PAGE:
NEWS
March 30, 2011 | Associated Press
Though the chance is extremely remote, Pennsylvania nuclear reactors, including those near Lancaster and Beaver Creek, could be vulnerable to radiation leaks if their power were knocked out for days, an Associated Press investigation has found. The risk exists for all U.S. nuclear reactors if there are no other means to keep the reactors cool, but some are more susceptible than others, according to the AP investigation, conducted in the wake of radiation leaks at Japan's Fukushima Daiichi nuclear plant.
NEWS
January 25, 1991 | By Jim Detjen, Inquirer Staff Writer
The United States' reported bombing of two nuclear reactors in Iraq is not likely to cause serious environmental or health problems because the amount of uranium in them was probably small, three American nuclear experts said yesterday. And the bombing of the reactors at Tuwaitha, 15 miles southeast of Baghdad, may not have accomplished the U.S. goal of destroying Iraq's nuclear-weapons capability, they said, because the fuel may have been removed before the bombings. The experts also warned that the bombing - the first time operating nuclear reactors have been struck in wartime - established a dangerous precedent.
NEWS
December 31, 1986 | By Maxwell Glen and Cody Shearer
What, if anything, can the United States do to guarantee that its neighbors build safe nuclear power plants? The Soviet Union, for example, is providing Cuba with two 440-megawatt pressurized water reactors in the city of Cienfuegos, on the southwestern side of the island, less than 200 miles from Key West, Fla. For the past several months, the United States has been trying politely to gain assurance from the Soviet Union that it will provide...
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ARTICLES BY DATE
NEWS
March 11, 2013 | By Matthew Daly, Associated Press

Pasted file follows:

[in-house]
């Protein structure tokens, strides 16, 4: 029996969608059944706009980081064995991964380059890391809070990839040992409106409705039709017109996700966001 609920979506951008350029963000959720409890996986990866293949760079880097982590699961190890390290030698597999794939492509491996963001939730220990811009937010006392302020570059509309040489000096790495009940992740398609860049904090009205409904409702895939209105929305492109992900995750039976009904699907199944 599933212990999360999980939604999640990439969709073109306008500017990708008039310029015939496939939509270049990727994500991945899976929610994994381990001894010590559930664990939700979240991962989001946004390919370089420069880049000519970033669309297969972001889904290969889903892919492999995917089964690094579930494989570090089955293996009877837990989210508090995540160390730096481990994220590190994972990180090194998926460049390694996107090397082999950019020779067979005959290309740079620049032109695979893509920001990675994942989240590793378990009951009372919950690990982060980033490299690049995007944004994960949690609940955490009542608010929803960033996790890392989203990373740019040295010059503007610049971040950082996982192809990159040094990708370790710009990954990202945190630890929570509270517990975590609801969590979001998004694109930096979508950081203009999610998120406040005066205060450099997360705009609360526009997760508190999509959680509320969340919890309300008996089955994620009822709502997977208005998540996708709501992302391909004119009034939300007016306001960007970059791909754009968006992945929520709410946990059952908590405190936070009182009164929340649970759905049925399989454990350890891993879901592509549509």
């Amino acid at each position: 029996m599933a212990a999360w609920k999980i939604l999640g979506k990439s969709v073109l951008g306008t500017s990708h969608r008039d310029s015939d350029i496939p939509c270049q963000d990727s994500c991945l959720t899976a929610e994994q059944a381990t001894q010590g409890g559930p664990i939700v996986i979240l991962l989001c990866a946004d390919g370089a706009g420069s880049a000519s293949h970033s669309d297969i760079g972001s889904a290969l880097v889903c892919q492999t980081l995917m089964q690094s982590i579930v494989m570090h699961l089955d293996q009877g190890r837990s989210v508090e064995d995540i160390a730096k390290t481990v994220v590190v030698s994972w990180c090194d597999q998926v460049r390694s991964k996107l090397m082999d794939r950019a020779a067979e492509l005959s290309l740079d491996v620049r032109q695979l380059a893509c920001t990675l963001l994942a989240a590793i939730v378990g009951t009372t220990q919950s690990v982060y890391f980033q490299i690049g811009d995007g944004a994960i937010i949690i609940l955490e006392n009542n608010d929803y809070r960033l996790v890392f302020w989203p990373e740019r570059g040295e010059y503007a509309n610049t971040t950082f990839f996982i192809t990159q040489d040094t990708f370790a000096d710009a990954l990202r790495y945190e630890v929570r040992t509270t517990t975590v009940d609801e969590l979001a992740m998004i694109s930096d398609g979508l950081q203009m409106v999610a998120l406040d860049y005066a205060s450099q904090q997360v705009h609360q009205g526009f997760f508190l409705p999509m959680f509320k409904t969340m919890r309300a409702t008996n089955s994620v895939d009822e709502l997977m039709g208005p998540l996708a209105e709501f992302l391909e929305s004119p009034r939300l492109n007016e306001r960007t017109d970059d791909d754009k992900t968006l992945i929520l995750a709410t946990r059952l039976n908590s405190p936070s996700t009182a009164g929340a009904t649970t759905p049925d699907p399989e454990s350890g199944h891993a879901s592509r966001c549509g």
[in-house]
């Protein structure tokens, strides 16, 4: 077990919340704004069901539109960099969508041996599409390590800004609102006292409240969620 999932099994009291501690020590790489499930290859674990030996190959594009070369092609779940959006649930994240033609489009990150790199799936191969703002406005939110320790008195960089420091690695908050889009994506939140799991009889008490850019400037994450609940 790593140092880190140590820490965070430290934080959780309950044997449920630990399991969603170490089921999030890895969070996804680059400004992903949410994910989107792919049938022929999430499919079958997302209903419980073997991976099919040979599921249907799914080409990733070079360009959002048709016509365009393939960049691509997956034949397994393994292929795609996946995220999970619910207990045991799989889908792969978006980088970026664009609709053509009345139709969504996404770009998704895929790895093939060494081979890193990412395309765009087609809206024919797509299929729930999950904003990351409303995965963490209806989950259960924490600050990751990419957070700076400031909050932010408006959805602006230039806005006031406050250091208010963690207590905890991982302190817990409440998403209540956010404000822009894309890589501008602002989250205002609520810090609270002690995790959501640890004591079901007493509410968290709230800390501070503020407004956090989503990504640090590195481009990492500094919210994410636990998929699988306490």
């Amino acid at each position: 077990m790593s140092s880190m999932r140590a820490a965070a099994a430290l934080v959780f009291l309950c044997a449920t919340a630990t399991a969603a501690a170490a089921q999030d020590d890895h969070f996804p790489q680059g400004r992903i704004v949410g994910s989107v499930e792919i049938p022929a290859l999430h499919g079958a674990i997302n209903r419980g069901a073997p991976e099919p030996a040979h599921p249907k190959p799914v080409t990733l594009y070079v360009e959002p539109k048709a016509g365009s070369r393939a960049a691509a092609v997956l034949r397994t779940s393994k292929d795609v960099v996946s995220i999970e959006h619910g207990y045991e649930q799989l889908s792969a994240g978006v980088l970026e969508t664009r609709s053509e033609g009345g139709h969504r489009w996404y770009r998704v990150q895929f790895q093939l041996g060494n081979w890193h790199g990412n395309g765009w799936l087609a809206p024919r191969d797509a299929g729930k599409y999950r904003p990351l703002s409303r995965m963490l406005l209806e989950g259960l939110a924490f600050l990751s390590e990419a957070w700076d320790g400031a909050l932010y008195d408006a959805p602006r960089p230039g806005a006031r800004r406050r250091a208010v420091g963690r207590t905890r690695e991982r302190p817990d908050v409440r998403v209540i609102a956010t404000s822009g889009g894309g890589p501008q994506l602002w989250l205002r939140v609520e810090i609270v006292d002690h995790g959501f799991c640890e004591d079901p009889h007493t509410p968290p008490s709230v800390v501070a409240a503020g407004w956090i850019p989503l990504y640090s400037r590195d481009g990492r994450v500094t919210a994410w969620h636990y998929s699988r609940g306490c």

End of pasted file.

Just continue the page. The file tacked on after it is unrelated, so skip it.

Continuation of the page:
WASHINGTON - Two years after the nuclear crisis in Japan, the top U.S. regulator says American nuclear power plants are safer than ever, though not trouble-free. A watchdog group calls that assessment overly rosy. "The performance is quite good," Nuclear Regulatory Commission chairman Allison Macfarlane said in an interview. All but five of the nation's 104 nuclear reactors were performing at acceptable safety levels at the end of 2012, Macfarlane said, citing a recent NRC report.
NEWS
March 11, 2013 | By Yuri Kageyama, Associated Press
TOKYO - Thousands of people rallied in a Tokyo park Saturday, demanding an end to atomic power and vowing never to give up the fight, despite two years of little change after the nuclear disaster in northeastern Japan. Gathering two days ahead of the second anniversary of the March 11 earthquake and tsunami that sent the Fukushima Dai-ichi plant into multiple meltdowns, demonstrators said they would never forget the world's worst nuclear catastrophe since Chernobyl, and expressed alarm over the government's eagerness to restart reactors.
NEWS
December 2, 2012 | Associated Press
NORFOLK, Va. - The world's first nuclear-powered aircraft carrier was retired from active service on Saturday, temporarily reducing the number of carriers in the U.S. fleet to 10 until 2015. The USS Enterprise ended its notable 51-year career during a ceremony at its home port at Naval Station Norfolk, where thousands of former crew members, ship builders and their families lined a pier to bid farewell to one of the most decorated ships in the Navy. "It'll be a special memory.
NEWS
November 6, 2012 | By Brock Vergakis, Associated Press
ABOARD THE USS ENTERPRISE - The world's first nuclear-powered aircraft carrier ended its remarkable career at sea on Sunday when it pulled into its home port for the final time after participating in every major conflict since the Cuban Missile Crisis of 1962. The USS Enterprise began shutting down its eight nuclear reactors almost as soon as it arrived at its pier at Naval Station Norfolk in Virginia, where thousands of cheering family members and friends welcomed the ship home from its 25th and final deployment after nearly eight months at sea. The ship will never move on its own power again and will eventually be scrapped in Washington state.